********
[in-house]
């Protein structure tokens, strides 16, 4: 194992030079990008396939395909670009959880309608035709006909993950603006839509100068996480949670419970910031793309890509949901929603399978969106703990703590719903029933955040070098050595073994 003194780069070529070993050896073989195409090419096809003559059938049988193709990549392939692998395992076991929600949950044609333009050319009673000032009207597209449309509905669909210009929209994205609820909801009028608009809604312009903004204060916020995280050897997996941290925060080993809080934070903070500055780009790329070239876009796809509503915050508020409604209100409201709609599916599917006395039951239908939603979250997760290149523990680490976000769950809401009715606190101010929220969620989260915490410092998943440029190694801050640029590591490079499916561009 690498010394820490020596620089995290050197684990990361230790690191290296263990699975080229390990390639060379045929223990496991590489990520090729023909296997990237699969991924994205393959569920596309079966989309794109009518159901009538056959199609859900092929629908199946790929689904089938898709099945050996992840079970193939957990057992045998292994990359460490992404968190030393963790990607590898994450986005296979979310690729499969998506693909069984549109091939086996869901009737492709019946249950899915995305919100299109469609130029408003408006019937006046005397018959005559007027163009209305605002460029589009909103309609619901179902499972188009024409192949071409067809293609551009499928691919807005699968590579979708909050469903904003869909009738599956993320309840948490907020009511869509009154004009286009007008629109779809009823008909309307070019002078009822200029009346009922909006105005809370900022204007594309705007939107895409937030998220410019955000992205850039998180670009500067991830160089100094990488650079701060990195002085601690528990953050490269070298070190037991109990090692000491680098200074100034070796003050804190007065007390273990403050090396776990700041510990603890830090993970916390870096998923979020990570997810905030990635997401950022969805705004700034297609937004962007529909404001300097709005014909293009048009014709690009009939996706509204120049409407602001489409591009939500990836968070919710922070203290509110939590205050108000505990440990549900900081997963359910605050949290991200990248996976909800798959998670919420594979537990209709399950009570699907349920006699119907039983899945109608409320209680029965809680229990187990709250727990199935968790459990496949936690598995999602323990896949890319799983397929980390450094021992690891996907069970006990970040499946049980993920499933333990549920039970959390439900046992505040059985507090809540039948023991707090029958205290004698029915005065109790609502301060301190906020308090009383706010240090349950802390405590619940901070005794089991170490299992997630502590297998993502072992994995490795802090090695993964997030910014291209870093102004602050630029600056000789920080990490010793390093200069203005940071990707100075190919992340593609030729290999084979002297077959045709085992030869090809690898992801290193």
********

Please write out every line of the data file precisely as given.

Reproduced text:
[in-house]
């Protein structure tokens, strides 16, 4: 194992030079990008396939395909670009959880309608035709006909993950603006839509100068996480949670419970910031793309890509949901929603399978969106703990703590719903029933955040070098050595073994 003194780069070529070993050896073989195409090419096809003559059938049988193709990549392939692998395992076991929600949950044609333009050319009673000032009207597209449309509905669909210009929209994205609820909801009028608009809604312009903004204060916020995280050897997996941290925060080993809080934070903070500055780009790329070239876009796809509503915050508020409604209100409201709609599916599917006395039951239908939603979250997760290149523990680490976000769950809401009715606190101010929220969620989260915490410092998943440029190694801050640029590591490079499916561009 690498010394820490020596620089995290050197684990990361230790690191290296263990699975080229390990390639060379045929223990496991590489990520090729023909296997990237699969991924994205393959569920596309079966989309794109009518159901009538056959199609859900092929629908199946790929689904089938898709099945050996992840079970193939957990057992045998292994990359460490992404968190030393963790990607590898994450986005296979979310690729499969998506693909069984549109091939086996869901009737492709019946249950899915995305919100299109469609130029408003408006019937006046005397018959005559007027163009209305605002460029589009909103309609619901179902499972188009024409192949071409067809293609551009499928691919807005699968590579979708909050469903904003869909009738599956993320309840948490907020009511869509009154004009286009007008629109779809009823008909309307070019002078009822200029009346009922909006105005809370900022204007594309705007939107895409937030998220410019955000992205850039998180670009500067991830160089100094990488650079701060990195002085601690528990953050490269070298070190037991109990090692000491680098200074100034070796003050804190007065007390273990403050090396776990700041510990603890830090993970916390870096998923979020990570997810905030990635997401950022969805705004700034297609937004962007529909404001300097709005014909293009048009014709690009009939996706509204120049409407602001489409591009939500990836968070919710922070203290509110939590205050108000505990440990549900900081997963359910605050949290991200990248996976909800798959998670919420594979537990209709399950009570699907349920006699119907039983899945109608409320209680029965809680229990187990709250727990199935968790459990496949936690598995999602323990896949890319799983397929980390450094021992690891996907069970006990970040499946049980993920499933333990549920039970959390439900046992505040059985507090809540039948023991707090029958205290004698029915005065109790609502301060301190906020308090009383706010240090349950802390405590619940901070005794089991170490299992997630502590297998993502072992994995490795802090090695993964997030910014291209870093102004602050630029600056000789920080990490010793390093200069203005940071990707100075190919992340593609030729290999084979002297077959045709085992030869090809690898992801290193």